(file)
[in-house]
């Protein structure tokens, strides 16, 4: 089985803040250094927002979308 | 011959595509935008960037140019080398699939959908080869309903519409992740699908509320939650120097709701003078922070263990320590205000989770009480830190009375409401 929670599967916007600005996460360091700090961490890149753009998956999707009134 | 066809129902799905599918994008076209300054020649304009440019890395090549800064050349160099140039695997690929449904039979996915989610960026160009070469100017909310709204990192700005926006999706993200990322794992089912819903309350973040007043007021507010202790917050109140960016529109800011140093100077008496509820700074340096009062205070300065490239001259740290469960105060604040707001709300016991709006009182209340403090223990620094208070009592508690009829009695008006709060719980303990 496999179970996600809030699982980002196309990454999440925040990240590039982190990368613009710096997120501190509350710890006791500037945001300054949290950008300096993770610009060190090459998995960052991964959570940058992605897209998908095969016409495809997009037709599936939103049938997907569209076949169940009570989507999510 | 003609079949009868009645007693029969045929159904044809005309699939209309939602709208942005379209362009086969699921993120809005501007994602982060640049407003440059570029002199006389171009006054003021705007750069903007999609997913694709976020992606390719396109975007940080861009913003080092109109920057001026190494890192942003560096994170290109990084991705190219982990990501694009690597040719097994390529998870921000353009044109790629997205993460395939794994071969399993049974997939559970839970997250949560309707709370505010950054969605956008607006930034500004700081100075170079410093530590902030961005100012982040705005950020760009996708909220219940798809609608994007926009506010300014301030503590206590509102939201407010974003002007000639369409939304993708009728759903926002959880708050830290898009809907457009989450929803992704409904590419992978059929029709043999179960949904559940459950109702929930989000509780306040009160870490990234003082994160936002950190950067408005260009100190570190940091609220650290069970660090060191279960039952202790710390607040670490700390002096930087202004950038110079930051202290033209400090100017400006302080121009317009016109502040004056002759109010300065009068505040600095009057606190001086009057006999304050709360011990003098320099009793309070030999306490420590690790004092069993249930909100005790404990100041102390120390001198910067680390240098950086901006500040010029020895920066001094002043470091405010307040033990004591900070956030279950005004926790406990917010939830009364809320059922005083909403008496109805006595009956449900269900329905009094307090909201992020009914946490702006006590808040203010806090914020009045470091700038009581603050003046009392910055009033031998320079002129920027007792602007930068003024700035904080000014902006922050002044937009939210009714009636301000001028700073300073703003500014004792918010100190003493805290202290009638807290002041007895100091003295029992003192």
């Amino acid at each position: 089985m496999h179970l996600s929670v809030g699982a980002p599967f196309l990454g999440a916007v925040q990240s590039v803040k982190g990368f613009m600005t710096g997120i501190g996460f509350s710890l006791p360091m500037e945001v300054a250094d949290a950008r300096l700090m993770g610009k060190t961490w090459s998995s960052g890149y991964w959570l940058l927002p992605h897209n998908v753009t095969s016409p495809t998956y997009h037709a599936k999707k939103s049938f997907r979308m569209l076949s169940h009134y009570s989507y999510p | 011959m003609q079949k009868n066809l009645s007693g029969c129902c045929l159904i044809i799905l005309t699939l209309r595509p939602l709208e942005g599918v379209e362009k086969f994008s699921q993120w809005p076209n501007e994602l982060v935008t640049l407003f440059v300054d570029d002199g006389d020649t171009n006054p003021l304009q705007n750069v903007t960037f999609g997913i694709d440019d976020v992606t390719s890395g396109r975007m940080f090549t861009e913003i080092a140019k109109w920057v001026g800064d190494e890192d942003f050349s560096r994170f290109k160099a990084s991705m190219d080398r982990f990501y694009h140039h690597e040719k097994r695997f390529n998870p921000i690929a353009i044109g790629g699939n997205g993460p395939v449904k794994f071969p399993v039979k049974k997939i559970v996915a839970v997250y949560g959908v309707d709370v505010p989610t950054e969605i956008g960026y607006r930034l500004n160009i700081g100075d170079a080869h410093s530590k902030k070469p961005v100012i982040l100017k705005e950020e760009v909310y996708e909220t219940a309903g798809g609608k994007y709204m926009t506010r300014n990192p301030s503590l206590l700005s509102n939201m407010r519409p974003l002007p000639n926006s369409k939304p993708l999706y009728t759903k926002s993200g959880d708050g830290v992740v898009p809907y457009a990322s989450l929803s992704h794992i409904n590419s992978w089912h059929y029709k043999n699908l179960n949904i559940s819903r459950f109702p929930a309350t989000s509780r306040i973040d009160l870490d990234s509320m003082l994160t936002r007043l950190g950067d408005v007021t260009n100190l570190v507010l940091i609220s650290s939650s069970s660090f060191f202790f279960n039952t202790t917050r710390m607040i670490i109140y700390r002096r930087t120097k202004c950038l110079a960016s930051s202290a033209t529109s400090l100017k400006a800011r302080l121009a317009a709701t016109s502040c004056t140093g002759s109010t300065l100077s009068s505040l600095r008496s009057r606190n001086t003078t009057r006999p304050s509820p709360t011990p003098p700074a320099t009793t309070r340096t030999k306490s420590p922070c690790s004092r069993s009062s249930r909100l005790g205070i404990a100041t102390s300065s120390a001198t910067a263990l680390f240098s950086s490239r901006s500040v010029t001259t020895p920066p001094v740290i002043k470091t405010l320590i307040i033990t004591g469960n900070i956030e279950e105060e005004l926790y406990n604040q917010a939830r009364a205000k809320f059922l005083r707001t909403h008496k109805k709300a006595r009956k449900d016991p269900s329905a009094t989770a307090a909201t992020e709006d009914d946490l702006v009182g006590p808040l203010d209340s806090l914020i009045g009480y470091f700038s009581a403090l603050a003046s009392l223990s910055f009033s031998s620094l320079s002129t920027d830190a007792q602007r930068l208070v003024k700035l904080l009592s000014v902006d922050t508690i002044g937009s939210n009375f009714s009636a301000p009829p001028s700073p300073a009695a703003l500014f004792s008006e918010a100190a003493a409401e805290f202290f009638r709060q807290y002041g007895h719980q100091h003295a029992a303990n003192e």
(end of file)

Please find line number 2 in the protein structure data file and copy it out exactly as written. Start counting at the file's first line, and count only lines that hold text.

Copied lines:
């Protein structure tokens, strides 16, 4: 089985803040250094927002979308 | 011959595509935008960037140019080398699939959908080869309903519409992740699908509320939650120097709701003078922070263990320590205000989770009480830190009375409401 929670599967916007600005996460360091700090961490890149753009998956999707009134 | 066809129902799905599918994008076209300054020649304009440019890395090549800064050349160099140039695997690929449904039979996915989610960026160009070469100017909310709204990192700005926006999706993200990322794992089912819903309350973040007043007021507010202790917050109140960016529109800011140093100077008496509820700074340096009062205070300065490239001259740290469960105060604040707001709300016991709006009182209340403090223990620094208070009592508690009829009695008006709060719980303990 496999179970996600809030699982980002196309990454999440925040990240590039982190990368613009710096997120501190509350710890006791500037945001300054949290950008300096993770610009060190090459998995960052991964959570940058992605897209998908095969016409495809997009037709599936939103049938997907569209076949169940009570989507999510 | 003609079949009868009645007693029969045929159904044809005309699939209309939602709208942005379209362009086969699921993120809005501007994602982060640049407003440059570029002199006389171009006054003021705007750069903007999609997913694709976020992606390719396109975007940080861009913003080092109109920057001026190494890192942003560096994170290109990084991705190219982990990501694009690597040719097994390529998870921000353009044109790629997205993460395939794994071969399993049974997939559970839970997250949560309707709370505010950054969605956008607006930034500004700081100075170079410093530590902030961005100012982040705005950020760009996708909220219940798809609608994007926009506010300014301030503590206590509102939201407010974003002007000639369409939304993708009728759903926002959880708050830290898009809907457009989450929803992704409904590419992978059929029709043999179960949904559940459950109702929930989000509780306040009160870490990234003082994160936002950190950067408005260009100190570190940091609220650290069970660090060191279960039952202790710390607040670490700390002096930087202004950038110079930051202290033209400090100017400006302080121009317009016109502040004056002759109010300065009068505040600095009057606190001086009057006999304050709360011990003098320099009793309070030999306490420590690790004092069993249930909100005790404990100041102390120390001198910067680390240098950086901006500040010029020895920066001094002043470091405010307040033990004591900070956030279950005004926790406990917010939830009364809320059922005083909403008496109805006595009956449900269900329905009094307090909201992020009914946490702006006590808040203010806090914020009045470091700038009581603050003046009392910055009033031998320079002129920027007792602007930068003024700035904080000014902006922050002044937009939210009714009636301000001028700073300073703003500014004792918010100190003493805290202290009638807290002041007895100091003295029992003192």